Mark C. Toner
Deputy Department Spokesperson
The United States wants to reassure the people and the government of South Sudan that we are not planning, nor will plan, to target any government or military leaders; nor will we import special military equipment with the goal of destabilizing South Sudan. Any suggestion that the United States has done so or will do so is false, baseless, and not in the interest of peace in South Sudan. We want to make clear to the people and the government of South Sudan that the United States has no plan for offensive action in their country.
Our Embassy in Juba remains open so that we can continue to offer assistance to U.S. citizens. We also remain committed to helping the people of South Sudan by pressing both sides to bring about a peaceful resolution to this crisis and by maintaining our humanitarian assistance program.
In order to keep the Embassy open, on July 12 a small contingent of U.S. military personnel deployed to Juba to assist the Embassy in temporarily bolstering its security and assisting with the departure of non-emergency personnel. The additional U.S. troops in Juba and those dispatched to neighboring countries are there only to protect the Embassy and American citizens who are leaving South Sudan because of the conflict. Citizens of Juba can expect to see a rotation in military personnel during the week of July 18. This rotation of troops is to replace not reinforce the number of military personnel. All of the additional troops will return home when the need for additional security no longer exists.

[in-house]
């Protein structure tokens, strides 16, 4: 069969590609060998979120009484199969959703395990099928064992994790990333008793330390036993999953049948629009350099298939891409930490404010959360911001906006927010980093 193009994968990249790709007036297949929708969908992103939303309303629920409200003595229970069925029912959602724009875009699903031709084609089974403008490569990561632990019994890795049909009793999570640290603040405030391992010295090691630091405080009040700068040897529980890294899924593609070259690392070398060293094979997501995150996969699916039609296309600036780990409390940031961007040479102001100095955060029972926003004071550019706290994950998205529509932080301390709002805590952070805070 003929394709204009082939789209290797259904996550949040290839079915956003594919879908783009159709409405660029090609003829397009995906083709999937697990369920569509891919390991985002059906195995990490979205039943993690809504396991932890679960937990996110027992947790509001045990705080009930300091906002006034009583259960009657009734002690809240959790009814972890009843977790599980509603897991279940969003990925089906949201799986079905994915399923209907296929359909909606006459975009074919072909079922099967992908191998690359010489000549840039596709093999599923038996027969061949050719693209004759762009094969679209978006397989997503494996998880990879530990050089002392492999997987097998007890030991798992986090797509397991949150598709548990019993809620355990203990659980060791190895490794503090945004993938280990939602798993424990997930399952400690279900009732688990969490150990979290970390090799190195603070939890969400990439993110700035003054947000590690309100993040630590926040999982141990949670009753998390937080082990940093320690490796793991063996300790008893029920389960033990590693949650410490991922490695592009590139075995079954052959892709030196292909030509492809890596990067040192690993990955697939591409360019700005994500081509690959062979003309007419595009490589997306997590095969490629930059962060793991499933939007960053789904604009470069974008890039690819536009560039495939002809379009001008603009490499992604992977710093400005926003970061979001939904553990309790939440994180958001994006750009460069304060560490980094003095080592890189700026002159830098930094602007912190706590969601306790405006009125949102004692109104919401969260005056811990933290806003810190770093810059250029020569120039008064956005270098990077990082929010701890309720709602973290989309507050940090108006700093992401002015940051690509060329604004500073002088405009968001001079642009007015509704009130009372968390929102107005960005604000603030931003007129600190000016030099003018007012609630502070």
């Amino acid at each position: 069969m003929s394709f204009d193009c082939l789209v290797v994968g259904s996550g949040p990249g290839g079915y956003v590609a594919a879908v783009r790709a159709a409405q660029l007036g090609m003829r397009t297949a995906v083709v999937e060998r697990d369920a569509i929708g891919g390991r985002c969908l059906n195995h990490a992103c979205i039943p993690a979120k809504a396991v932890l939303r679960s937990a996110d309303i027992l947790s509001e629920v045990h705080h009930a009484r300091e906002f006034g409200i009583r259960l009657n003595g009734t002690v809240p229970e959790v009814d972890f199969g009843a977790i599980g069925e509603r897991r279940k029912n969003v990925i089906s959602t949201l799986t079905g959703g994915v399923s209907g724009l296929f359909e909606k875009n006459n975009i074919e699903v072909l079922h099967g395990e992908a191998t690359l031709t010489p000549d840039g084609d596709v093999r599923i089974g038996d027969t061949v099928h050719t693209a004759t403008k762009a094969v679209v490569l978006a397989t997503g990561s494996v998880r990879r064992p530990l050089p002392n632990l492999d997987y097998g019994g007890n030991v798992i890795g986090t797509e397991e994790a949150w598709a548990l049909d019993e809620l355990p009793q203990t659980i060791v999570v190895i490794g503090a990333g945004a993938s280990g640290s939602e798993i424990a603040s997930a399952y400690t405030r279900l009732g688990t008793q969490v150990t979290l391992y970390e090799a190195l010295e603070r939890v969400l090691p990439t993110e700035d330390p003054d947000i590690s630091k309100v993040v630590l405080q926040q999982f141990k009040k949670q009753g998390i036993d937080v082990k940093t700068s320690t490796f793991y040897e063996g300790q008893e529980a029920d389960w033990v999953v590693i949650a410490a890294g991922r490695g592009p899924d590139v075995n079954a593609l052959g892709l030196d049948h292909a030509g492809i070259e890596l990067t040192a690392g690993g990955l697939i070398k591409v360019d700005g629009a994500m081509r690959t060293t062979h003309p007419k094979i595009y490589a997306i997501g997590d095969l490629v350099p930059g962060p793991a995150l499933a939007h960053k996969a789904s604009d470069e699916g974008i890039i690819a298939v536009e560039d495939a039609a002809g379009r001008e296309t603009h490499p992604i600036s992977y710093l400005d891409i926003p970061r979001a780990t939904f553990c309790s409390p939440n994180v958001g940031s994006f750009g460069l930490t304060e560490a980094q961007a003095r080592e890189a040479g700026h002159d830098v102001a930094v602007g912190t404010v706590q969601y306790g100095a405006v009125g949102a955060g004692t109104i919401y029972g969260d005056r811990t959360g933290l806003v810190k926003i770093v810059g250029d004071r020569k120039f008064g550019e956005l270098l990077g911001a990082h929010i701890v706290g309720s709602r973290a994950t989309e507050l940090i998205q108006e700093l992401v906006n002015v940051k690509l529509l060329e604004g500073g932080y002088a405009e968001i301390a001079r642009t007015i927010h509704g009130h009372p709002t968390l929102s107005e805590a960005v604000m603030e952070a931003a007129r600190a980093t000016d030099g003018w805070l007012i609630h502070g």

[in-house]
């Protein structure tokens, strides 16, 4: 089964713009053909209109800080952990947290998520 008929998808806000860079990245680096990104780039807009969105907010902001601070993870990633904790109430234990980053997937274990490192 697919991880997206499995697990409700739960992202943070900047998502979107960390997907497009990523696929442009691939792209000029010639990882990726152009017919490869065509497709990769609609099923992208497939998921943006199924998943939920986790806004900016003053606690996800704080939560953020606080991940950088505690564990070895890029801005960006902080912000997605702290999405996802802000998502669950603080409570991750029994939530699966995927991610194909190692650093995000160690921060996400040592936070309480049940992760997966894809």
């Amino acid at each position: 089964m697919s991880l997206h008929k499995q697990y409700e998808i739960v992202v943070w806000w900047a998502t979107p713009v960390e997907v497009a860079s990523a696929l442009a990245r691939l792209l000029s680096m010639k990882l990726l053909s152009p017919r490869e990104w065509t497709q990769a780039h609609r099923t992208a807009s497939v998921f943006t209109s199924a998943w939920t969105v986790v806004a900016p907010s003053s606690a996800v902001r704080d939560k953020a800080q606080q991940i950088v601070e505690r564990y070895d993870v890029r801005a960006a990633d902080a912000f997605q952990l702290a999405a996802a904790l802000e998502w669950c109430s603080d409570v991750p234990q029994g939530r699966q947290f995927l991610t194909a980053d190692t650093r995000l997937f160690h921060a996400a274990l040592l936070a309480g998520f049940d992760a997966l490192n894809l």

Our thoughts and prayers are with the people of South Sudan and your families during this difficult time. We mourn with you the tragic loss of life that has taken place since this crisis began. We welcome the July 11 ceasefire in Juba put in place by the SPLA/M-In Government and the SPLM-In Opposition and urge both sides to remain committed to the ceasefire and to protecting and ensuring the welfare of civilians in Juba and elsewhere throughout the country.